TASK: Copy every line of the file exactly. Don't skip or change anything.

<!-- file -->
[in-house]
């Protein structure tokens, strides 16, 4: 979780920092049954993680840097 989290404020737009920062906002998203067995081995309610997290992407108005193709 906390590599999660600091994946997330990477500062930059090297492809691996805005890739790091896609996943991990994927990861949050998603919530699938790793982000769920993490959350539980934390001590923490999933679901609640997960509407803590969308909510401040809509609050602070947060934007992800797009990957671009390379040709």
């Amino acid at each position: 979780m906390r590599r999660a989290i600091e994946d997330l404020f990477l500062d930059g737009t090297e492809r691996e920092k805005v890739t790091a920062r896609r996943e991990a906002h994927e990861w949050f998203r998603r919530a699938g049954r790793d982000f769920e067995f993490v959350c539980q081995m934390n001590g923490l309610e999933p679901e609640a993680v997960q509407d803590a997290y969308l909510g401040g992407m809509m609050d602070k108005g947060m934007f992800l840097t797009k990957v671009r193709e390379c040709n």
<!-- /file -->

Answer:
[in-house]
């Protein structure tokens, strides 16, 4: 979780920092049954993680840097 989290404020737009920062906002998203067995081995309610997290992407108005193709 906390590599999660600091994946997330990477500062930059090297492809691996805005890739790091896609996943991990994927990861949050998603919530699938790793982000769920993490959350539980934390001590923490999933679901609640997960509407803590969308909510401040809509609050602070947060934007992800797009990957671009390379040709």
């Amino acid at each position: 979780m906390r590599r999660a989290i600091e994946d997330l404020f990477l500062d930059g737009t090297e492809r691996e920092k805005v890739t790091a920062r896609r996943e991990a906002h994927e990861w949050f998203r998603r919530a699938g049954r790793d982000f769920e067995f993490v959350c539980q081995m934390n001590g923490l309610e999933p679901e609640a993680v997960q509407d803590a997290y969308l909510g401040g992407m809509m609050d602070k108005g947060m934007f992800l840097t797009k990957v671009r193709e390379c040709n």